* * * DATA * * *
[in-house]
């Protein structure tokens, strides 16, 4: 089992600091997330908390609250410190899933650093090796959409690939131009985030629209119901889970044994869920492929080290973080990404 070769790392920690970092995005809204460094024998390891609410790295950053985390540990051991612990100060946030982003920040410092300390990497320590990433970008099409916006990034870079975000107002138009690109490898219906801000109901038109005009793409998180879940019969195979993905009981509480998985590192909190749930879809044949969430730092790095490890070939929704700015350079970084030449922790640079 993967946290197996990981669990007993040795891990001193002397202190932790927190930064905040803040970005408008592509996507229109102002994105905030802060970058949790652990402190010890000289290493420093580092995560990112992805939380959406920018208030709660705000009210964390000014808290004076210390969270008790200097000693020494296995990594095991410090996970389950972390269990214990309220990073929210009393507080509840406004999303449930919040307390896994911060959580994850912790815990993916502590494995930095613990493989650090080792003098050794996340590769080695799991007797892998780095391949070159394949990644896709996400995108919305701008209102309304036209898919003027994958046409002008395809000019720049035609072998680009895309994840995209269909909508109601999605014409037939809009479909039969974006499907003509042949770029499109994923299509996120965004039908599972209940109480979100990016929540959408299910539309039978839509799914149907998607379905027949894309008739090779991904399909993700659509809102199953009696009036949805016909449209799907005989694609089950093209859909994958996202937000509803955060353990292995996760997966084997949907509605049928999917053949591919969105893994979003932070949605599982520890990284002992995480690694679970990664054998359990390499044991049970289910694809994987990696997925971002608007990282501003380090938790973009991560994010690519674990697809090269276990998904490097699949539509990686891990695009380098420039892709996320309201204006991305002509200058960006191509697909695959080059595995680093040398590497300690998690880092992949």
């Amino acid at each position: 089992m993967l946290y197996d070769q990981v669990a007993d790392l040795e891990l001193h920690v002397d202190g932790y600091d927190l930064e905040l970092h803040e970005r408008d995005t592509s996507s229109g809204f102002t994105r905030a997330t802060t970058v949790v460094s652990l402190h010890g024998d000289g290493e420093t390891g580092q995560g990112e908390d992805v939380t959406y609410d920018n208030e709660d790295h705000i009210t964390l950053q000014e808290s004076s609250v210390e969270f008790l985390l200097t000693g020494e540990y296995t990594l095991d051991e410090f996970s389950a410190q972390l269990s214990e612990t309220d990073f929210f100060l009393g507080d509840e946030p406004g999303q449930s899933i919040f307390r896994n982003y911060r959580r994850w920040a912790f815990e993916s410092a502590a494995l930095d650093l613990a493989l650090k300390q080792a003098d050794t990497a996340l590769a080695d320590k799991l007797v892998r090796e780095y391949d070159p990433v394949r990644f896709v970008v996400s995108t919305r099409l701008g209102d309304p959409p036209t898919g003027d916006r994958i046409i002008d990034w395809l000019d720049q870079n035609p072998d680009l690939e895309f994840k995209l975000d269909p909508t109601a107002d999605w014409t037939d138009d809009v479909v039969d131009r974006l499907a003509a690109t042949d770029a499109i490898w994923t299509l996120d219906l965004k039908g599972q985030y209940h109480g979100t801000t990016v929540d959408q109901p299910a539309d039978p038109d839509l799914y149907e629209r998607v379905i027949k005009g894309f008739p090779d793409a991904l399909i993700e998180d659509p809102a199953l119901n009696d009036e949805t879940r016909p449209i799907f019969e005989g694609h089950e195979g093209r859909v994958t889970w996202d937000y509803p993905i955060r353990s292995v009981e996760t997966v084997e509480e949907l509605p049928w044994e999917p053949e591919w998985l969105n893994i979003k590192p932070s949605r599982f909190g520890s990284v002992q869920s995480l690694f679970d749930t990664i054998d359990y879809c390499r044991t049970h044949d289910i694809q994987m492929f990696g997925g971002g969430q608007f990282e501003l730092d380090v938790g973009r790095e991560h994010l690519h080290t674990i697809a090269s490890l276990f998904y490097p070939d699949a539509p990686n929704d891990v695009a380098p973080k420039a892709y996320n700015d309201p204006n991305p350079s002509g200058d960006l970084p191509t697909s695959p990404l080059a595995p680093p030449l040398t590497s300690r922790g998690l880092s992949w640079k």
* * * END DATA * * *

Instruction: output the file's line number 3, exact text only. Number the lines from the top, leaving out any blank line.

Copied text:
């Amino acid at each position: 089992m993967l946290y197996d070769q990981v669990a007993d790392l040795e891990l001193h920690v002397d202190g932790y600091d927190l930064e905040l970092h803040e970005r408008d995005t592509s996507s229109g809204f102002t994105r905030a997330t802060t970058v949790v460094s652990l402190h010890g024998d000289g290493e420093t390891g580092q995560g990112e908390d992805v939380t959406y609410d920018n208030e709660d790295h705000i009210t964390l950053q000014e808290s004076s609250v210390e969270f008790l985390l200097t000693g020494e540990y296995t990594l095991d051991e410090f996970s389950a410190q972390l269990s214990e612990t309220d990073f929210f100060l009393g507080d509840e946030p406004g999303q449930s899933i919040f307390r896994n982003y911060r959580r994850w920040a912790f815990e993916s410092a502590a494995l930095d650093l613990a493989l650090k300390q080792a003098d050794t990497a996340l590769a080695d320590k799991l007797v892998r090796e780095y391949d070159p990433v394949r990644f896709v970008v996400s995108t919305r099409l701008g209102d309304p959409p036209t898919g003027d916006r994958i046409i002008d990034w395809l000019d720049q870079n035609p072998d680009l690939e895309f994840k995209l975000d269909p909508t109601a107002d999605w014409t037939d138009d809009v479909v039969d131009r974006l499907a003509a690109t042949d770029a499109i490898w994923t299509l996120d219906l965004k039908g599972q985030y209940h109480g979100t801000t990016v929540d959408q109901p299910a539309d039978p038109d839509l799914y149907e629209r998607v379905i027949k005009g894309f008739p090779d793409a991904l399909i993700e998180d659509p809102a199953l119901n009696d009036e949805t879940r016909p449209i799907f019969e005989g694609h089950e195979g093209r859909v994958t889970w996202d937000y509803p993905i955060r353990s292995v009981e996760t997966v084997e509480e949907l509605p049928w044994e999917p053949e591919w998985l969105n893994i979003k590192p932070s949605r599982f909190g520890s990284v002992q869920s995480l690694f679970d749930t990664i054998d359990y879809c390499r044991t049970h044949d289910i694809q994987m492929f990696g997925g971002g969430q608007f990282e501003l730092d380090v938790g973009r790095e991560h994010l690519h080290t674990i697809a090269s490890l276990f998904y490097p070939d699949a539509p990686n929704d891990v695009a380098p973080k420039a892709y996320n700015d309201p204006n991305p350079s002509g200058d960006l970084p191509t697909s695959p990404l080059a595995p680093p030449l040398t590497s300690r922790g998690l880092s992949w640079k």